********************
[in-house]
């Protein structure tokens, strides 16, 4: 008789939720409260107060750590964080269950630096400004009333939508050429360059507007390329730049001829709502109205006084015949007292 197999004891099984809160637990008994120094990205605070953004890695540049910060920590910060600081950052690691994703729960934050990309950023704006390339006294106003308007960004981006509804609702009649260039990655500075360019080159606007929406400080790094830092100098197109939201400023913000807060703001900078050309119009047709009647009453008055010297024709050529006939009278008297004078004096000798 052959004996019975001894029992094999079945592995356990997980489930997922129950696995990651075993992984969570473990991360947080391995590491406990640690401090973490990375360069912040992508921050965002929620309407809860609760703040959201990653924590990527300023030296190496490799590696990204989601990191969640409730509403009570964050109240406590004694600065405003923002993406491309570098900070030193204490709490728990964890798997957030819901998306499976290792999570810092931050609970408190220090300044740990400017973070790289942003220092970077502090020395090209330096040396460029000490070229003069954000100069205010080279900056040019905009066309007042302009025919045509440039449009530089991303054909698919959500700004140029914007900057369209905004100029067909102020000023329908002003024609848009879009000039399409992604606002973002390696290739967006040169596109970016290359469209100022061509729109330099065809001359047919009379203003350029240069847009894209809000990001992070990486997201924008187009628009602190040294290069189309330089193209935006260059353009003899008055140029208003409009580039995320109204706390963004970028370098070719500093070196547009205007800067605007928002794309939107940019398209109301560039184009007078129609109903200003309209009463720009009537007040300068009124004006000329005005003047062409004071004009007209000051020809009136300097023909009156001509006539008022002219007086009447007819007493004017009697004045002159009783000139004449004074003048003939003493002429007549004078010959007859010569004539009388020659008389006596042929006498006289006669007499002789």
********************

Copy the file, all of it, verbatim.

[in-house]
């Protein structure tokens, strides 16, 4: 008789939720409260107060750590964080269950630096400004009333939508050429360059507007390329730049001829709502109205006084015949007292 197999004891099984809160637990008994120094990205605070953004890695540049910060920590910060600081950052690691994703729960934050990309950023704006390339006294106003308007960004981006509804609702009649260039990655500075360019080159606007929406400080790094830092100098197109939201400023913000807060703001900078050309119009047709009647009453008055010297024709050529006939009278008297004078004096000798 052959004996019975001894029992094999079945592995356990997980489930997922129950696995990651075993992984969570473990991360947080391995590491406990640690401090973490990375360069912040992508921050965002929620309407809860609760703040959201990653924590990527300023030296190496490799590696990204989601990191969640409730509403009570964050109240406590004694600065405003923002993406491309570098900070030193204490709490728990964890798997957030819901998306499976290792999570810092931050609970408190220090300044740990400017973070790289942003220092970077502090020395090209330096040396460029000490070229003069954000100069205010080279900056040019905009066309007042302009025919045509440039449009530089991303054909698919959500700004140029914007900057369209905004100029067909102020000023329908002003024609848009879009000039399409992604606002973002390696290739967006040169596109970016290359469209100022061509729109330099065809001359047919009379203003350029240069847009894209809000990001992070990486997201924008187009628009602190040294290069189309330089193209935006260059353009003899008055140029208003409009580039995320109204706390963004970028370098070719500093070196547009205007800067605007928002794309939107940019398209109301560039184009007078129609109903200003309209009463720009009537007040300068009124004006000329005005003047062409004071004009007209000051020809009136300097023909009156001509006539008022002219007086009447007819007493004017009697004045002159009783000139004449004074003048003939003493002429007549004078010959007859010569004539009388020659008389006596042929006498006289006669007499002789």